Darya Safai’s election campaign poster against hijab in schools. (Twitter)

May 28, 2019

Women’s rights activist Darya Safai (pronounced safa-ee) has become the first Iranian immigrant to enter the Belgian parliament, after winning a seat in the country’s national elections.

Following a final count on Sunday, May 27, she was elected to the Chamber of Representatives in Brussels, representing center-right Flemish-separatist party, the N-VA (New Flemish Alliance).

Born in Iran in 1975, the 44-year-old left in 1999 following the brutally suppressed student protests of that year.

She, along with her husband and fellow civil rights activist, Saeed Bashirtash, was detained and later released on bail.

The couple fled Iran to Belgium via neighboring Turkey. In her absence, a Revolutionary Court sentenced her to two years.

In Belgium she continued her studies and became a dentist.

Safai remained an outspoken advocate of women’s rights and in 2014 launched a campaign to highlight Iran’s ban on women spectators at stadiums, launching #LetIranianWomenEnterTheirStadiums.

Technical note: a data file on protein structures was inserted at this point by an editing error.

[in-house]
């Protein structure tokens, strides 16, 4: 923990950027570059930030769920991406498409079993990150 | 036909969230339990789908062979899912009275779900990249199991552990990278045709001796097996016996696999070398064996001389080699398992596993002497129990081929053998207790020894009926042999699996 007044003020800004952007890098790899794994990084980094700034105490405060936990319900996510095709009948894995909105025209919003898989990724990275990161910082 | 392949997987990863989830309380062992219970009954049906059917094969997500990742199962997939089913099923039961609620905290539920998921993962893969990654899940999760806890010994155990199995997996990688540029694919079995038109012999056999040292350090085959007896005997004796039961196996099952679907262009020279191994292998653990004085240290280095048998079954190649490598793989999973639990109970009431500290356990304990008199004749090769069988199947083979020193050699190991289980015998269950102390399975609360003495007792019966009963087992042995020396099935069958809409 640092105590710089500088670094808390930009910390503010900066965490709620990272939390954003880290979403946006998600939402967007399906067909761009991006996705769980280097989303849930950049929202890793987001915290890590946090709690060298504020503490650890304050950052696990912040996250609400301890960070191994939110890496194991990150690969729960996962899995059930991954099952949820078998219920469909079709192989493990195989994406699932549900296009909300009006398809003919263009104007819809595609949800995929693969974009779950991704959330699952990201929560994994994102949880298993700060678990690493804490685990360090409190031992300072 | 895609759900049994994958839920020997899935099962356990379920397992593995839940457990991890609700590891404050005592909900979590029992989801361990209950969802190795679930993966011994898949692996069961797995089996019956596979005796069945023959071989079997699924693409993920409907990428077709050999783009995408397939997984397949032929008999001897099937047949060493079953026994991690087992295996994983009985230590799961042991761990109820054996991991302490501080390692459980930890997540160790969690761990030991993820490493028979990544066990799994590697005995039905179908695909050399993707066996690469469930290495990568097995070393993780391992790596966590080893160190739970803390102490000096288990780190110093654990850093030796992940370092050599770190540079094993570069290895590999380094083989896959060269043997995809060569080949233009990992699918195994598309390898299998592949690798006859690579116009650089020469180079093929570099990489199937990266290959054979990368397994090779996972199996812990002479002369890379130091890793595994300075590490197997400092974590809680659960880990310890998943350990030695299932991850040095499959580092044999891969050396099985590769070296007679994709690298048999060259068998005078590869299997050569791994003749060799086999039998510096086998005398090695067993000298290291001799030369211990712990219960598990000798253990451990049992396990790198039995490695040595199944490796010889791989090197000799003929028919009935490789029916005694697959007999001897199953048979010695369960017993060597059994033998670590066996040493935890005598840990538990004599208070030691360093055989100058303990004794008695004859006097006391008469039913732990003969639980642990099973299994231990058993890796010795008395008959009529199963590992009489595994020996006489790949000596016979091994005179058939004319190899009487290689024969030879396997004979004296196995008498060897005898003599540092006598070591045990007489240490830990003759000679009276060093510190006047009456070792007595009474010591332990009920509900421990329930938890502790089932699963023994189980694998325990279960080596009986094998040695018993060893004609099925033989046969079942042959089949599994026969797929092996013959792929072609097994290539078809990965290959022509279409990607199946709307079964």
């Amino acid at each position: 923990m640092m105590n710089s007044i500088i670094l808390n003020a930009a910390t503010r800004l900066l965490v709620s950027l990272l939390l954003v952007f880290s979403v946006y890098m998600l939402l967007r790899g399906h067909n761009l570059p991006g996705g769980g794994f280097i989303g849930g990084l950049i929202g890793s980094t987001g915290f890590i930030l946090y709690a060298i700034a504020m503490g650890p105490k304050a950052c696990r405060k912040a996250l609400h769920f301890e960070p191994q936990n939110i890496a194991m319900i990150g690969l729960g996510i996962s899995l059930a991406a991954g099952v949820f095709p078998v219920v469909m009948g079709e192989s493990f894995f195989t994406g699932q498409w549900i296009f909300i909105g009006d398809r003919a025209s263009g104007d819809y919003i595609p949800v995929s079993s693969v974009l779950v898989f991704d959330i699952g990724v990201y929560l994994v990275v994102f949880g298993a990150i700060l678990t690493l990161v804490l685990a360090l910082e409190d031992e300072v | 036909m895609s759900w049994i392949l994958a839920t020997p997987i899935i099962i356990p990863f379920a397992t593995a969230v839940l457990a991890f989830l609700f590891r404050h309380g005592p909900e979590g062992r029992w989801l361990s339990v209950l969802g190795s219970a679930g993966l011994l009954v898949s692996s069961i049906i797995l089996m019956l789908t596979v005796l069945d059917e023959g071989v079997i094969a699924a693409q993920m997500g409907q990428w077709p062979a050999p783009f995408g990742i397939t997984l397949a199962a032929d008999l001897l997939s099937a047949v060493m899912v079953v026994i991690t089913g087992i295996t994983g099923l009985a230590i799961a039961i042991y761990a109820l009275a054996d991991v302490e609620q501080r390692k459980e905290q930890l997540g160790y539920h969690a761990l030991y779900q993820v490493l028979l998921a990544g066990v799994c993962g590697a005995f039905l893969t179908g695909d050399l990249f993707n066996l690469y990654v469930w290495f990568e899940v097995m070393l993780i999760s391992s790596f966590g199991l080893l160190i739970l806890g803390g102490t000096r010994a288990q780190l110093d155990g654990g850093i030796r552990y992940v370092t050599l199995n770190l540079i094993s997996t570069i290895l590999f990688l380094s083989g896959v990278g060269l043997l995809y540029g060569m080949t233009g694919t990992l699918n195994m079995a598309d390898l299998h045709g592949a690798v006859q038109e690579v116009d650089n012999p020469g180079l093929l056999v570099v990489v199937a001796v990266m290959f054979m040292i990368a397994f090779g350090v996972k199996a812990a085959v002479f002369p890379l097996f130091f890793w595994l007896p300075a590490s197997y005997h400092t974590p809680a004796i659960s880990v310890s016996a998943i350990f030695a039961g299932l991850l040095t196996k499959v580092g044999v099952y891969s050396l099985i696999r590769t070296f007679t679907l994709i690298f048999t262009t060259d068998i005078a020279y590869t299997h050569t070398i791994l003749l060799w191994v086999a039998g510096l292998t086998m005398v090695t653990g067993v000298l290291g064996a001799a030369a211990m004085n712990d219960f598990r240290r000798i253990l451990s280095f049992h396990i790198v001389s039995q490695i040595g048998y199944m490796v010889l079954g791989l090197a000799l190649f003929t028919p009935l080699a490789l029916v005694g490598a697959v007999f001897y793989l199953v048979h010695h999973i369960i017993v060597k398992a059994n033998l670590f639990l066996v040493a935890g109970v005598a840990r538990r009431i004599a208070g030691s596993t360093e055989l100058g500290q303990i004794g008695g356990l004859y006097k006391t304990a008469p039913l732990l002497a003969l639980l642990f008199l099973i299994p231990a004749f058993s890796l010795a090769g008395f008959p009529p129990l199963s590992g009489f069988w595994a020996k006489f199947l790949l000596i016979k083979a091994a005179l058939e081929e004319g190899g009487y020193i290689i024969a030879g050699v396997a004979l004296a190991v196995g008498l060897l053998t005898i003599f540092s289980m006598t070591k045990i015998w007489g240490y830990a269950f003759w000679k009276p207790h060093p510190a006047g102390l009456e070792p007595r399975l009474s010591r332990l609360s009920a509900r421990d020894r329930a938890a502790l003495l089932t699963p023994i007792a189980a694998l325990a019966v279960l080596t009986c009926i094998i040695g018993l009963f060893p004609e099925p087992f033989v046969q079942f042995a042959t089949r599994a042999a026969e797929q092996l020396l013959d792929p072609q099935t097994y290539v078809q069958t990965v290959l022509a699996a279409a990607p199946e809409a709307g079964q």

She has repeatedly used Iran’s stadium ban as a symbol of one of the many discriminations faced by Iranian women.

During a volleyball match featuring Iran’s men’s team at the 2016 Olympic Games in Rio de Janeiro, Safai was pictured holding a “Let Iranian women enter their stadiums” banner, standing firm in the face of officials who rushed to ask her to desist.

She gained international attention as she revealed the banner at other events at the Games.

In December 2016, Safai was awarded the title “Women Of Peace” by the Belgian Secretary of State for Equal Opportunities at the Belgian Senate, for her efforts in promoting for women’s rights.

RFE/RL

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Track PersiaTrack Persia is a Platform run by dedicated analysts who spend much of their time researching the Middle East, in due process we fall upon many indications of growing expansionary ambitions on the part of Iran in the MENA region and the wider Islamic world. These ambitions commonly increase tensions and undermine stability.